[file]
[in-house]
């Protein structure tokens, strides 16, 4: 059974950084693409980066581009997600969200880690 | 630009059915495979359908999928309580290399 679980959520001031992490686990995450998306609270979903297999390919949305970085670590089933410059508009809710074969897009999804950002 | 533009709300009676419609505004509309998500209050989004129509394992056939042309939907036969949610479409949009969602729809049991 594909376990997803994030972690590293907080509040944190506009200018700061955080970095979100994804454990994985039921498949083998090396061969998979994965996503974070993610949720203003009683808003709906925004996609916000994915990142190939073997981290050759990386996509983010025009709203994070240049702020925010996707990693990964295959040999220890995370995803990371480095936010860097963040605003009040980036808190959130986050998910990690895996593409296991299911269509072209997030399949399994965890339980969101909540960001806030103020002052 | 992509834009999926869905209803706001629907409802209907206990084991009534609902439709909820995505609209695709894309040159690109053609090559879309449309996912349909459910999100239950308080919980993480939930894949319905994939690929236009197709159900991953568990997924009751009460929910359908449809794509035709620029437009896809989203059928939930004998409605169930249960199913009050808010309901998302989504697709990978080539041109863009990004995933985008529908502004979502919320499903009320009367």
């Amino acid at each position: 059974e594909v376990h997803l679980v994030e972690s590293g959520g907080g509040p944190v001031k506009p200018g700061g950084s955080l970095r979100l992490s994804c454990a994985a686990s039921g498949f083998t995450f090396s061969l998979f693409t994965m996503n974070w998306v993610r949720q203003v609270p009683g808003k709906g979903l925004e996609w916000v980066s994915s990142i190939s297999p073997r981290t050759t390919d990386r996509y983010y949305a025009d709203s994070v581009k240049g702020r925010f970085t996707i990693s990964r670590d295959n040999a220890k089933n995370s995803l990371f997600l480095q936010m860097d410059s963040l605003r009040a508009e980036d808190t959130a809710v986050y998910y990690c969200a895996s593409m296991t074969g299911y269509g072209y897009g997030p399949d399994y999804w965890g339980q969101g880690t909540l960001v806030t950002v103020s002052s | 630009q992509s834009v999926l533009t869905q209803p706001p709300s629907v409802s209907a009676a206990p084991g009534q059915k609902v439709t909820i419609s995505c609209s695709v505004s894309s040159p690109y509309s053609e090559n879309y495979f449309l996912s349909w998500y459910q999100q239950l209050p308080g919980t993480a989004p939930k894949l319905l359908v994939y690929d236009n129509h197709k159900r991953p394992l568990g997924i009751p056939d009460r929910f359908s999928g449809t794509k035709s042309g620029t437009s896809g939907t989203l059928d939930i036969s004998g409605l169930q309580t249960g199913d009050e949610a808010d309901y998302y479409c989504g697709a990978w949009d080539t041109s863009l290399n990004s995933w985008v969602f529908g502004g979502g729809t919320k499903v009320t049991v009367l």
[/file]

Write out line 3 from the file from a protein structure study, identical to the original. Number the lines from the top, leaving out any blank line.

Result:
């Amino acid at each position: 059974e594909v376990h997803l679980v994030e972690s590293g959520g907080g509040p944190v001031k506009p200018g700061g950084s955080l970095r979100l992490s994804c454990a994985a686990s039921g498949f083998t995450f090396s061969l998979f693409t994965m996503n974070w998306v993610r949720q203003v609270p009683g808003k709906g979903l925004e996609w916000v980066s994915s990142i190939s297999p073997r981290t050759t390919d990386r996509y983010y949305a025009d709203s994070v581009k240049g702020r925010f970085t996707i990693s990964r670590d295959n040999a220890k089933n995370s995803l990371f997600l480095q936010m860097d410059s963040l605003r009040a508009e980036d808190t959130a809710v986050y998910y990690c969200a895996s593409m296991t074969g299911y269509g072209y897009g997030p399949d399994y999804w965890g339980q969101g880690t909540l960001v806030t950002v103020s002052s | 630009q992509s834009v999926l533009t869905q209803p706001p709300s629907v409802s209907a009676a206990p084991g009534q059915k609902v439709t909820i419609s995505c609209s695709v505004s894309s040159p690109y509309s053609e090559n879309y495979f449309l996912s349909w998500y459910q999100q239950l209050p308080g919980t993480a989004p939930k894949l319905l359908v994939y690929d236009n129509h197709k159900r991953p394992l568990g997924i009751p056939d009460r929910f359908s999928g449809t794509k035709s042309g620029t437009s896809g939907t989203l059928d939930i036969s004998g409605l169930q309580t249960g199913d009050e949610a808010d309901y998302y479409c989504g697709a990978w949009d080539t041109s863009l290399n990004s995933w985008v969602f529908g502004g979502g729809t919320k499903v009320t049991v009367l």